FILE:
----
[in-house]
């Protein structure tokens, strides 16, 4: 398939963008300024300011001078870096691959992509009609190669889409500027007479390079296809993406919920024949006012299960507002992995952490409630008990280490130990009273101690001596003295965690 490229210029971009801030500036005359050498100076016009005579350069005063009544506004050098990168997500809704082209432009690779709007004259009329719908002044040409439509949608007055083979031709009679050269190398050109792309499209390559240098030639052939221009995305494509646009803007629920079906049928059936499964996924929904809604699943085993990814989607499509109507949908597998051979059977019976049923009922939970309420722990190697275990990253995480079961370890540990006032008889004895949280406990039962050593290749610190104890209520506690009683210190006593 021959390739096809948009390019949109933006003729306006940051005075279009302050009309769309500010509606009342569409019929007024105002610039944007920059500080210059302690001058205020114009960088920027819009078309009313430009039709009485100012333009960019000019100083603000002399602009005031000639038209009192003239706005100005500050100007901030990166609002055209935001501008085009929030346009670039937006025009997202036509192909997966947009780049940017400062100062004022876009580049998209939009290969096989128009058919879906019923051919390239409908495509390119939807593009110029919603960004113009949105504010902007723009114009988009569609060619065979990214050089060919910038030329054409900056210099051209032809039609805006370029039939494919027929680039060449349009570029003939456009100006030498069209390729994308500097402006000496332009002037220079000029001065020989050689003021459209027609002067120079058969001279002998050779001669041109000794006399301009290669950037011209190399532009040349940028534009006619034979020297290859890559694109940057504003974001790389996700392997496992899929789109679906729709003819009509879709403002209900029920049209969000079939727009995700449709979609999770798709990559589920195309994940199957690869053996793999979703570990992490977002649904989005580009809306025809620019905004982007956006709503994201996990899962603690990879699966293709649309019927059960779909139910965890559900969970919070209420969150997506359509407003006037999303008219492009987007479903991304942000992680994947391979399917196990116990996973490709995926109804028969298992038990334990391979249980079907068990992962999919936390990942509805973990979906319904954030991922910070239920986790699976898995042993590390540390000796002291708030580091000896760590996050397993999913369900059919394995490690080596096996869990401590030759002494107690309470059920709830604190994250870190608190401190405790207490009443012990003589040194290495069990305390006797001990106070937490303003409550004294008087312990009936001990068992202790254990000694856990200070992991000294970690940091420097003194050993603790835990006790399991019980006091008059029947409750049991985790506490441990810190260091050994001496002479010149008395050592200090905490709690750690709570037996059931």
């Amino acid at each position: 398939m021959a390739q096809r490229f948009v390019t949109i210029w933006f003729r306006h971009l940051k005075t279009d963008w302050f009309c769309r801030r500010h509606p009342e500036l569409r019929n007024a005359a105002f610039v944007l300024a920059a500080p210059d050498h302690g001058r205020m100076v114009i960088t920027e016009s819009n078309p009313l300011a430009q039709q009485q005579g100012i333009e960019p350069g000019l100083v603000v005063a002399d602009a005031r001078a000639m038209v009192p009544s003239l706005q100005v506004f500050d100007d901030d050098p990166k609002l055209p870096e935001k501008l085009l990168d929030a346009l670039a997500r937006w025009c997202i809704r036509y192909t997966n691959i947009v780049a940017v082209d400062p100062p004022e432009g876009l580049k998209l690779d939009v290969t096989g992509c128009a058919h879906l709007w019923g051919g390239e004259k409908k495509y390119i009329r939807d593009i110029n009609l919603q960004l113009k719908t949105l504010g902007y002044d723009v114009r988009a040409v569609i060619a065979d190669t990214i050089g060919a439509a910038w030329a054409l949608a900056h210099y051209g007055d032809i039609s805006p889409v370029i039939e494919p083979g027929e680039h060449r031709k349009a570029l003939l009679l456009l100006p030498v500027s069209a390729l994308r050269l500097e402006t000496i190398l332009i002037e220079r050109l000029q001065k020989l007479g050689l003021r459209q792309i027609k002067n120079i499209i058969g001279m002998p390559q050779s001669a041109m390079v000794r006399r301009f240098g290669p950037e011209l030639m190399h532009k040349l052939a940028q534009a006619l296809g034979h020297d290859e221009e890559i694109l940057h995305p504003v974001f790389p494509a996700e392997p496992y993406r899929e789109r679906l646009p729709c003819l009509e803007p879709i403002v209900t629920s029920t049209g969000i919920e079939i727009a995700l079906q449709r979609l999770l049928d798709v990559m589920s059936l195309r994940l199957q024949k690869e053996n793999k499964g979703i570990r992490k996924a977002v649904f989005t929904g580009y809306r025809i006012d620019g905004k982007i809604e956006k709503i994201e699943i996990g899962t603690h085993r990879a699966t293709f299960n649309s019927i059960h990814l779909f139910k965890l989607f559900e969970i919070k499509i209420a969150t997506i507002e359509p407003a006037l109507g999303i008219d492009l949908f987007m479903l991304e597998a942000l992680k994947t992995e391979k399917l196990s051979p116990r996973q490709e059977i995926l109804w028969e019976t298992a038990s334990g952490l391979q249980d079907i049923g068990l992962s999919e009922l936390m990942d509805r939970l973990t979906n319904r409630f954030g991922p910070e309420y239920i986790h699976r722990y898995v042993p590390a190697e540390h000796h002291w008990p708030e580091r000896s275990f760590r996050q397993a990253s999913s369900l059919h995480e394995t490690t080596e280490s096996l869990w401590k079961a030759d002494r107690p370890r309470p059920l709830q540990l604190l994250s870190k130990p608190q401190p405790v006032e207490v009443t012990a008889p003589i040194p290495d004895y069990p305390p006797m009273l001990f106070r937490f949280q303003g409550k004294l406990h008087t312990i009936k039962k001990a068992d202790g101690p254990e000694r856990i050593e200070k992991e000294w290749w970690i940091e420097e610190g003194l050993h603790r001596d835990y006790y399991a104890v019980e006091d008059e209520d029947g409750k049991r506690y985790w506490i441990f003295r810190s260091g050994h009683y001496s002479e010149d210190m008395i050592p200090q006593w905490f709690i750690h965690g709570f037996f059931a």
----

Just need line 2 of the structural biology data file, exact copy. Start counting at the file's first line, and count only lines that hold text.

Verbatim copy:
């Protein structure tokens, strides 16, 4: 398939963008300024300011001078870096691959992509009609190669889409500027007479390079296809993406919920024949006012299960507002992995952490409630008990280490130990009273101690001596003295965690 490229210029971009801030500036005359050498100076016009005579350069005063009544506004050098990168997500809704082209432009690779709007004259009329719908002044040409439509949608007055083979031709009679050269190398050109792309499209390559240098030639052939221009995305494509646009803007629920079906049928059936499964996924929904809604699943085993990814989607499509109507949908597998051979059977019976049923009922939970309420722990190697275990990253995480079961370890540990006032008889004895949280406990039962050593290749610190104890209520506690009683210190006593 021959390739096809948009390019949109933006003729306006940051005075279009302050009309769309500010509606009342569409019929007024105002610039944007920059500080210059302690001058205020114009960088920027819009078309009313430009039709009485100012333009960019000019100083603000002399602009005031000639038209009192003239706005100005500050100007901030990166609002055209935001501008085009929030346009670039937006025009997202036509192909997966947009780049940017400062100062004022876009580049998209939009290969096989128009058919879906019923051919390239409908495509390119939807593009110029919603960004113009949105504010902007723009114009988009569609060619065979990214050089060919910038030329054409900056210099051209032809039609805006370029039939494919027929680039060449349009570029003939456009100006030498069209390729994308500097402006000496332009002037220079000029001065020989050689003021459209027609002067120079058969001279002998050779001669041109000794006399301009290669950037011209190399532009040349940028534009006619034979020297290859890559694109940057504003974001790389996700392997496992899929789109679906729709003819009509879709403002209900029920049209969000079939727009995700449709979609999770798709990559589920195309994940199957690869053996793999979703570990992490977002649904989005580009809306025809620019905004982007956006709503994201996990899962603690990879699966293709649309019927059960779909139910965890559900969970919070209420969150997506359509407003006037999303008219492009987007479903991304942000992680994947391979399917196990116990996973490709995926109804028969298992038990334990391979249980079907068990992962999919936390990942509805973990979906319904954030991922910070239920986790699976898995042993590390540390000796002291708030580091000896760590996050397993999913369900059919394995490690080596096996869990401590030759002494107690309470059920709830604190994250870190608190401190405790207490009443012990003589040194290495069990305390006797001990106070937490303003409550004294008087312990009936001990068992202790254990000694856990200070992991000294970690940091420097003194050993603790835990006790399991019980006091008059029947409750049991985790506490441990810190260091050994001496002479010149008395050592200090905490709690750690709570037996059931």